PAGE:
For more information about multi-partition alignment per RAID group, click the following article number to view the article in the Microsoft Knowledge Base:
923076 An updated version of the Disk Partition tool for Windows Server 2003 is available
To verify that an existing partition is aligned, divide the size of the stripe unit by the starting offset of the RAID disk group. Use the following syntax:
((Partition offset) * (Disk sector size)) / (Stripe unit size)
Disk sector size and stripe unit size must be in bytes or in kilobytes (KB).
Example of alignment calculations in bytes for a 256-KB stripe unit size:
(63 * 512) / 262144 = 0.123046875
(64 * 512) / 262144 = 0.125
(128 * 512) / 262144 = 0.25
(256 * 512) / 262144 = 0.5
(512 * 512) / 262144 = 1
Example of alignment calculations in kilobytes for a 256-KB stripe unit size:
(63 *.5) / 256 = 0.123046875
(64 *.5) / 256 = 0.125
(128 *.5) / 256 = 0.25
(256 *.5) / 256 = 0.5
(512 *.5) / 256 = 1
These examples show that the partition is not aligned correctly for a 256-KB stripe unit size until the partition is created by using an offset of 512 sectors (512 bytes per sector).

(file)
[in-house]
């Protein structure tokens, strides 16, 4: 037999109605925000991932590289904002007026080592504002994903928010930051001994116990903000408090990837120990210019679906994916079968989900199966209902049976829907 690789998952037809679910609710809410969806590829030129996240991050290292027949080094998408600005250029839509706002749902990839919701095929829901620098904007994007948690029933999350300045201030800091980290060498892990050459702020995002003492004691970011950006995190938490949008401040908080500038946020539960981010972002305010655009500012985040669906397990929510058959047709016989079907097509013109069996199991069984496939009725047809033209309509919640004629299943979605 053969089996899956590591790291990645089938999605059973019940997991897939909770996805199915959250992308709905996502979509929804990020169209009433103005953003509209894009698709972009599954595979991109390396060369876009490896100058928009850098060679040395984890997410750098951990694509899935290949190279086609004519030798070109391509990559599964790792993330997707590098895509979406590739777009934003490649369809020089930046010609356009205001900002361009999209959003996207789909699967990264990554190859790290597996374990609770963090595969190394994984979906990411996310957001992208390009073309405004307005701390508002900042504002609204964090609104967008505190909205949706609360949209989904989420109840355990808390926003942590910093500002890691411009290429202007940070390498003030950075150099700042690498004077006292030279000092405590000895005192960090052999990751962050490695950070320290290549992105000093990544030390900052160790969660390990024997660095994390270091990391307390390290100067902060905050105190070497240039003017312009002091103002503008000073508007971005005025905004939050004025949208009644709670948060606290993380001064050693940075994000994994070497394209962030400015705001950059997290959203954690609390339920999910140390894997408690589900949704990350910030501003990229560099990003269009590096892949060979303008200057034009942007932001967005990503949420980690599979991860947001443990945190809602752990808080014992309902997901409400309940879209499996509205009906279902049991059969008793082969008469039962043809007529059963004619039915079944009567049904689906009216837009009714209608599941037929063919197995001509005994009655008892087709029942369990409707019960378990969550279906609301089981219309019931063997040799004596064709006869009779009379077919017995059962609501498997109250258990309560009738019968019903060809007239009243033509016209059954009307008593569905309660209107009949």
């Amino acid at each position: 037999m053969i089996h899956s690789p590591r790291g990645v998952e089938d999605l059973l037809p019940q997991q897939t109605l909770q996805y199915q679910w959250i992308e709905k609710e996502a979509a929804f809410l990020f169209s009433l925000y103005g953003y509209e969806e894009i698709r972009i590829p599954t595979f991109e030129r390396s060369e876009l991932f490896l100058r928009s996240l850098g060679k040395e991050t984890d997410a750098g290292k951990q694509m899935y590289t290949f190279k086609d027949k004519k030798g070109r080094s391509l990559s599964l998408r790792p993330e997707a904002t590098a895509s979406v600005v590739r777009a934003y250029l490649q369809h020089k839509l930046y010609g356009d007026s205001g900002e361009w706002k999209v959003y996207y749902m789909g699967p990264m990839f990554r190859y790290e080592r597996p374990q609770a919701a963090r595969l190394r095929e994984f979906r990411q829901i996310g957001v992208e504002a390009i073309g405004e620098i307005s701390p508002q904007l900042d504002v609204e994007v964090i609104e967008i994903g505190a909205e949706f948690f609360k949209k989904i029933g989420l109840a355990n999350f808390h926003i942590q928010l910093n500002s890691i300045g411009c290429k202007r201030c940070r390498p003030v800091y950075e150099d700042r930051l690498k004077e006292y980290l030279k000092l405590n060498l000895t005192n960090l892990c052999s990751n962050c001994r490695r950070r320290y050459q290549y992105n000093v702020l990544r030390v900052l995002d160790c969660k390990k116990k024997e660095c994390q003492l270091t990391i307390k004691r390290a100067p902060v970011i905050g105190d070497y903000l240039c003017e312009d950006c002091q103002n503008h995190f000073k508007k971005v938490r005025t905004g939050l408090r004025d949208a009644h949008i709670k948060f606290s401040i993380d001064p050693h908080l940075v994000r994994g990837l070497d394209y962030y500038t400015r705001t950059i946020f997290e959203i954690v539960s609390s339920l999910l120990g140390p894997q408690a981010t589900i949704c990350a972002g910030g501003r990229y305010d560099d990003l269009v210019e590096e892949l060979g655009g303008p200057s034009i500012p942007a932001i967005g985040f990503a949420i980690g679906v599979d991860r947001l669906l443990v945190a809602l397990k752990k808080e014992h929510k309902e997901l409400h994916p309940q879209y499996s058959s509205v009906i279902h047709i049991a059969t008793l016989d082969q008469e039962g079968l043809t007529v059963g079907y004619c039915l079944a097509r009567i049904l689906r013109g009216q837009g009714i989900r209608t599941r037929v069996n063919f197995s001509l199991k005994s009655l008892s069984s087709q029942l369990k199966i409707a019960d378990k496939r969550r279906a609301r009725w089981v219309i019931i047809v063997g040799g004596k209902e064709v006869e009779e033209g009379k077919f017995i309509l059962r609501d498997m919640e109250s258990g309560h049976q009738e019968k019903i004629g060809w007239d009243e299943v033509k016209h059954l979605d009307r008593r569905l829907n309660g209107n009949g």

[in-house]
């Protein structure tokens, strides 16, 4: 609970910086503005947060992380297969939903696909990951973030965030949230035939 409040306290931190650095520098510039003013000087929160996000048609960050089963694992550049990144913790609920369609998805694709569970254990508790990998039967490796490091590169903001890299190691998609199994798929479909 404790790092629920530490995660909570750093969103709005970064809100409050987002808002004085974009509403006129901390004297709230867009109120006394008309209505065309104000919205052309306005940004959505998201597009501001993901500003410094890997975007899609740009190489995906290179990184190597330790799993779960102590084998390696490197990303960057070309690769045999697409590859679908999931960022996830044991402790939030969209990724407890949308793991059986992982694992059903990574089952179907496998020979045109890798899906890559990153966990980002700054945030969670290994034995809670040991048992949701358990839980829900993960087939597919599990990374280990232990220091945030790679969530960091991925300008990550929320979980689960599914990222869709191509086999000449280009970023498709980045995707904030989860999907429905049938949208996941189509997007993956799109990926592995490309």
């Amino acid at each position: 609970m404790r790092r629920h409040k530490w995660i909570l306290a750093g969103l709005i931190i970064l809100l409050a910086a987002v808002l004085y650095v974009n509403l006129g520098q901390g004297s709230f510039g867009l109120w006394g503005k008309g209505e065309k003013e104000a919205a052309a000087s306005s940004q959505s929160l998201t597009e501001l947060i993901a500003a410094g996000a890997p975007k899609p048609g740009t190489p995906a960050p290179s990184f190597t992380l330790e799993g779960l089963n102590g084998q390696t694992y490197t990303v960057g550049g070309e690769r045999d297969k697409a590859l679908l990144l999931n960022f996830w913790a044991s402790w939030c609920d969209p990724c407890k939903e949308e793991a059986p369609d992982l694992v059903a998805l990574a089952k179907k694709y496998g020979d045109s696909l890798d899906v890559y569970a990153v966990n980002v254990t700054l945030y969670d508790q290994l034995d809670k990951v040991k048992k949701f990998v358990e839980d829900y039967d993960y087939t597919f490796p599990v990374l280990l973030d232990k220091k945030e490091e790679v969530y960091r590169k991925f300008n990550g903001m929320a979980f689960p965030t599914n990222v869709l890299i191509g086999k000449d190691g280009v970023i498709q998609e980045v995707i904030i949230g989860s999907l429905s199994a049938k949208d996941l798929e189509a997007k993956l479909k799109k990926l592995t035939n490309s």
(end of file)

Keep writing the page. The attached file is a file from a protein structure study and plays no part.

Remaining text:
The number of disks in the array group does not affect the partition alignment. The factors that affect partition alignment are stripe unit size and partition starting offset.
To find the starting offset for a given partition, follow these steps:
Click Start, click Run, type cmd, and then click OK.
Type the following command, and then press Enter: wmic partition gets BlockSize, StartingOffset, Name, Index
After you run the command, you receive output that resembles the following:
BlockSize Index Name StartingOffset
512 0 Disk #1, Partition #0 32256
512 0 Disk #2, Partition #0 32256
512 0 Disk #3, Partition #0 32256
512 0 Disk #4, Partition #0 1048576
512 0 Disk #0, Partition #0 32256
512 1 Disk #0, Partition #1 41126400
Notice the value of BlockSize and of StartingOffset for each given partition. The Index value that is returned by this command indicates whether a partition is the first partition, the second partition, or other partitions for a given disk drive. For example, a partition index of 0 is the first partition on a given disk.
To determine how many disk sectors a given partition starts from the beginning of the disk, divide the value for StartingOffset by the value of BlockSize. In the example in step 2, the following calculation yields the partition starting offset in sectors:
32256 / 512 = 63